If a <> 1 they are called Twisted Edwards Curves
Every twisted Edwards curve is birationally equivalent to a Montgomery curve


Bilinear pairings are functions that take two arguments and return one output, usually denoted by

    e(G1, G2) --> GT.

with the following properties:

G2 is an elliptic curve, where points satisfy the same equation as G1, except where the coordinates are elements of Fp12 (this is an extension field, where the elements of the field are polynomials of degree 12)
GT is the type of object that the result of the elliptic curve goes into. In the curves that we look at, GT is also Fp12

Homomorphic Encryption

Homomorphic encryption is a form of encryption with an additional evaluation capability for computing over encrypted data without access to the secret key. The result of such a computation remains encrypted. Homomorphic encryption can be viewed as an extension of either symmetric-key or public-key cryptography. Homomorphic refers to homomorphism in algebra: the encryption and decryption functions can be thought as homomorphisms between plaintext and ciphertext spaces.

Bitcoin split-key vanity mining

Bitcoin addresses are hashes of public keys from ECDSA key pairs. A vanity address is an address generated from parameters such that the resultant hash contains a human-readable string (e.g., 1BoatSLRHtKNngkdXEeobR76b53LETtpyT). Given that ECDSA key pairs have homomorphic properties for addition and multiplication, one can outsource the generation of a vanity address without having the generator know the full private key for this address.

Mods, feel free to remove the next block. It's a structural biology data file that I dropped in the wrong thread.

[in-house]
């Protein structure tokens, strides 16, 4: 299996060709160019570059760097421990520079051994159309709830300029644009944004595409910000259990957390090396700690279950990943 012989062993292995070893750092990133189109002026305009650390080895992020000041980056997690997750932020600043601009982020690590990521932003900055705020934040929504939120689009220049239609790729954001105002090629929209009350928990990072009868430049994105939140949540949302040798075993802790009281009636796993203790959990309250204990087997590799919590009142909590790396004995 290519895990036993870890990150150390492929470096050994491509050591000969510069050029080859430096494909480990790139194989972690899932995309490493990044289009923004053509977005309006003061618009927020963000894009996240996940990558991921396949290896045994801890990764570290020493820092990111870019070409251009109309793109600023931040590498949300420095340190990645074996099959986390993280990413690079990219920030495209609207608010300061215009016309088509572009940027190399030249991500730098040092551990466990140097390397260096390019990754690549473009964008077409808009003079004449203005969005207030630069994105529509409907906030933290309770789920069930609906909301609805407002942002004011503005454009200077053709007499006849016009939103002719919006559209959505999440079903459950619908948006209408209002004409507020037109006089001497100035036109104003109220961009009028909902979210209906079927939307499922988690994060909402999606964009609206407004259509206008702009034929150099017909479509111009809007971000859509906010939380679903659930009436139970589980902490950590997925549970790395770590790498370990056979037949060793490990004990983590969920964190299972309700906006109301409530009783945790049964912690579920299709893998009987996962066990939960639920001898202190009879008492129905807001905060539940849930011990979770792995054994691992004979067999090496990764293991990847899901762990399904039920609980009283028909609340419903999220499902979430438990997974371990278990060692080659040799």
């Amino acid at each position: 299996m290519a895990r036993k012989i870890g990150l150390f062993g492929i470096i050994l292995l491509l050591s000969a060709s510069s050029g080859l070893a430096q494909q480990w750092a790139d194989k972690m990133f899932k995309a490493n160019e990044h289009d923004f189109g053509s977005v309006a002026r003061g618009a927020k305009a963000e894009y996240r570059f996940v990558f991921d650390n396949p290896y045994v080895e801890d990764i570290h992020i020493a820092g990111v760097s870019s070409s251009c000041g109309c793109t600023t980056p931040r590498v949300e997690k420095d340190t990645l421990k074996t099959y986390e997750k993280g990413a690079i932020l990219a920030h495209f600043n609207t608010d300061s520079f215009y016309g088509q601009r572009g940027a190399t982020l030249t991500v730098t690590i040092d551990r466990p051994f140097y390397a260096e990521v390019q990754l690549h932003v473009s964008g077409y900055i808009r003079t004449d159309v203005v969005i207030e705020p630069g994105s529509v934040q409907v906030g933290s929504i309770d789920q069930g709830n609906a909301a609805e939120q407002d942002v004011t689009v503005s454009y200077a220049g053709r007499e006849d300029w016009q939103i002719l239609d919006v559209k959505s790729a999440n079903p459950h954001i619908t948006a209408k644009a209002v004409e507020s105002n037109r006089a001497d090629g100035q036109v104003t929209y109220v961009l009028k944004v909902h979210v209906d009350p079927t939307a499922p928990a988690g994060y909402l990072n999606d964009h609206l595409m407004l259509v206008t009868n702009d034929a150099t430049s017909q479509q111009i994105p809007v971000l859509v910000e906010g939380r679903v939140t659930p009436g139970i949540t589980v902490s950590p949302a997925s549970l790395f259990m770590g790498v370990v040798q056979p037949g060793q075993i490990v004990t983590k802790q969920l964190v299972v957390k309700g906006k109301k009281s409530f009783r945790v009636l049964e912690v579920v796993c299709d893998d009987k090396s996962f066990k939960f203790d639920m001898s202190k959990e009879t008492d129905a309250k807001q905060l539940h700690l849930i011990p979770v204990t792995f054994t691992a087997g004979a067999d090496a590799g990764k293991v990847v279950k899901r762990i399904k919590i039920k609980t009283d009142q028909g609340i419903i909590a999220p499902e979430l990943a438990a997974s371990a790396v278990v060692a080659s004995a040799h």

For example,
Alice generates a private key (a) and public key (A) pair, and publicly posts A.
Bob generates a key pair (b, B) such that hash(A + B) results in a desired vanity address. He sells b and B to Alice.
A, B, and b are publicly known, so one can verify that the address = hash(A + B) as desired.
Alice computes the combined private key (a + b) and uses it as the private key for the public key (A + B).
Similarly, multiplication could be used instead of addition.

Homomorphic Hiding

(Taken from the ZCash explanation)

If E(x) is a function with the following properties

The group Zp with operations addition and multiplication allows this.

Complexity Theory

Complexity theory looks at the time or space requirements to solve a problem, particularly in terms of the size of the input.
We can classify problems according to the time required to find a solution, for some problems there may exist an algorithm to find a solution in a reasonable time, whereas for other problems we may not know of such an algorithm, and may have to ‘brute force’ a solution, trying out all potential solutions until one is found.